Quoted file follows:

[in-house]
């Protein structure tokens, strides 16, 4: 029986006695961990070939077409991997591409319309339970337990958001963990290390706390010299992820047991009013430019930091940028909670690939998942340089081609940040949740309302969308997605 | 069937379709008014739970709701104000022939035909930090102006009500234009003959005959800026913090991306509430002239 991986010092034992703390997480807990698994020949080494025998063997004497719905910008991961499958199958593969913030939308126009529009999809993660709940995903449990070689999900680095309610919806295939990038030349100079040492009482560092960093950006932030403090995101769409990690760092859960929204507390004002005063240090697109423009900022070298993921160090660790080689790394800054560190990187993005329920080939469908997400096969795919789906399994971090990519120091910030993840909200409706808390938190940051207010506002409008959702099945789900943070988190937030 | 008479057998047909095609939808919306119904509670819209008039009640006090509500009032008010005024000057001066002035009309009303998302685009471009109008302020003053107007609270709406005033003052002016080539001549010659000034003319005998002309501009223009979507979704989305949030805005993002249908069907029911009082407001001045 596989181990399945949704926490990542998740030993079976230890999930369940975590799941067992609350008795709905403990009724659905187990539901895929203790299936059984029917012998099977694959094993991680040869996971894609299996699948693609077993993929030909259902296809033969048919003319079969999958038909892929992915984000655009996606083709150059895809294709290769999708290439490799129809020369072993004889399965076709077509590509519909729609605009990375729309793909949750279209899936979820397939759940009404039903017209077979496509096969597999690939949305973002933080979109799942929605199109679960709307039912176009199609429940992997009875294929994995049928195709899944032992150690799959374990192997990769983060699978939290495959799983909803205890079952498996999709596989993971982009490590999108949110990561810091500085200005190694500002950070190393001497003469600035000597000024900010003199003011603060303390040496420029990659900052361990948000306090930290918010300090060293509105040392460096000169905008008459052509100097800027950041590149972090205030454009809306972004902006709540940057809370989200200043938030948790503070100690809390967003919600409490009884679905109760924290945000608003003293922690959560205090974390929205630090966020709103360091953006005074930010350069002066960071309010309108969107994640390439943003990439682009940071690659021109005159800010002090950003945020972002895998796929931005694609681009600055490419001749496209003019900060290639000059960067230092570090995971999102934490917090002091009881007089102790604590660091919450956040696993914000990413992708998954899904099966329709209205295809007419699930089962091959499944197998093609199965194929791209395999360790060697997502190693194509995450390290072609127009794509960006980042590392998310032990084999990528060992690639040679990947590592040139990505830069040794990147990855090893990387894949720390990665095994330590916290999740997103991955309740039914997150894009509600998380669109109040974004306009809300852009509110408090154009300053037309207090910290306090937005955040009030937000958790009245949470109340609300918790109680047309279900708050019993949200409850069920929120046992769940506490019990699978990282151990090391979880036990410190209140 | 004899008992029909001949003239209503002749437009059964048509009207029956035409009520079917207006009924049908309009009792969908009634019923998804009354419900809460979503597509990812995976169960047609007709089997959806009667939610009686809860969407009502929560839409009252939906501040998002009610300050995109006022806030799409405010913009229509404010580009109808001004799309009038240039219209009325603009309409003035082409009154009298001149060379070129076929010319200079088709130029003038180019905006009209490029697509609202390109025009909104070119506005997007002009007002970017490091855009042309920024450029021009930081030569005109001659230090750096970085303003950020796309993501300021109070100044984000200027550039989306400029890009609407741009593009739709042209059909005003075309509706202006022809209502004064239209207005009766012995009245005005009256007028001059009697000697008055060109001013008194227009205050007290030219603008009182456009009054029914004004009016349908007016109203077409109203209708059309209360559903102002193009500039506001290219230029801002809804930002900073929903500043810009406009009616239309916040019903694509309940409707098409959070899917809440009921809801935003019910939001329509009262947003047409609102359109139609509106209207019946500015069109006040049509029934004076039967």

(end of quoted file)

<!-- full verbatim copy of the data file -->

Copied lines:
[in-house]
């Protein structure tokens, strides 16, 4: 029986006695961990070939077409991997591409319309339970337990958001963990290390706390010299992820047991009013430019930091940028909670690939998942340089081609940040949740309302969308997605 | 069937379709008014739970709701104000022939035909930090102006009500234009003959005959800026913090991306509430002239 991986010092034992703390997480807990698994020949080494025998063997004497719905910008991961499958199958593969913030939308126009529009999809993660709940995903449990070689999900680095309610919806295939990038030349100079040492009482560092960093950006932030403090995101769409990690760092859960929204507390004002005063240090697109423009900022070298993921160090660790080689790394800054560190990187993005329920080939469908997400096969795919789906399994971090990519120091910030993840909200409706808390938190940051207010506002409008959702099945789900943070988190937030 | 008479057998047909095609939808919306119904509670819209008039009640006090509500009032008010005024000057001066002035009309009303998302685009471009109008302020003053107007609270709406005033003052002016080539001549010659000034003319005998002309501009223009979507979704989305949030805005993002249908069907029911009082407001001045 596989181990399945949704926490990542998740030993079976230890999930369940975590799941067992609350008795709905403990009724659905187990539901895929203790299936059984029917012998099977694959094993991680040869996971894609299996699948693609077993993929030909259902296809033969048919003319079969999958038909892929992915984000655009996606083709150059895809294709290769999708290439490799129809020369072993004889399965076709077509590509519909729609605009990375729309793909949750279209899936979820397939759940009404039903017209077979496509096969597999690939949305973002933080979109799942929605199109679960709307039912176009199609429940992997009875294929994995049928195709899944032992150690799959374990192997990769983060699978939290495959799983909803205890079952498996999709596989993971982009490590999108949110990561810091500085200005190694500002950070190393001497003469600035000597000024900010003199003011603060303390040496420029990659900052361990948000306090930290918010300090060293509105040392460096000169905008008459052509100097800027950041590149972090205030454009809306972004902006709540940057809370989200200043938030948790503070100690809390967003919600409490009884679905109760924290945000608003003293922690959560205090974390929205630090966020709103360091953006005074930010350069002066960071309010309108969107994640390439943003990439682009940071690659021109005159800010002090950003945020972002895998796929931005694609681009600055490419001749496209003019900060290639000059960067230092570090995971999102934490917090002091009881007089102790604590660091919450956040696993914000990413992708998954899904099966329709209205295809007419699930089962091959499944197998093609199965194929791209395999360790060697997502190693194509995450390290072609127009794509960006980042590392998310032990084999990528060992690639040679990947590592040139990505830069040794990147990855090893990387894949720390990665095994330590916290999740997103991955309740039914997150894009509600998380669109109040974004306009809300852009509110408090154009300053037309207090910290306090937005955040009030937000958790009245949470109340609300918790109680047309279900708050019993949200409850069920929120046992769940506490019990699978990282151990090391979880036990410190209140 | 004899008992029909001949003239209503002749437009059964048509009207029956035409009520079917207006009924049908309009009792969908009634019923998804009354419900809460979503597509990812995976169960047609007709089997959806009667939610009686809860969407009502929560839409009252939906501040998002009610300050995109006022806030799409405010913009229509404010580009109808001004799309009038240039219209009325603009309409003035082409009154009298001149060379070129076929010319200079088709130029003038180019905006009209490029697509609202390109025009909104070119506005997007002009007002970017490091855009042309920024450029021009930081030569005109001659230090750096970085303003950020796309993501300021109070100044984000200027550039989306400029890009609407741009593009739709042209059909005003075309509706202006022809209502004064239209207005009766012995009245005005009256007028001059009697000697008055060109001013008194227009205050007290030219603008009182456009009054029914004004009016349908007016109203077409109203209708059309209360559903102002193009500039506001290219230029801002809804930002900073929903500043810009406009009616239309916040019903694509309940409707098409959070899917809440009921809801935003019910939001329509009262947003047409609102359109139609509106209207019946500015069109006040049509029934004076039967």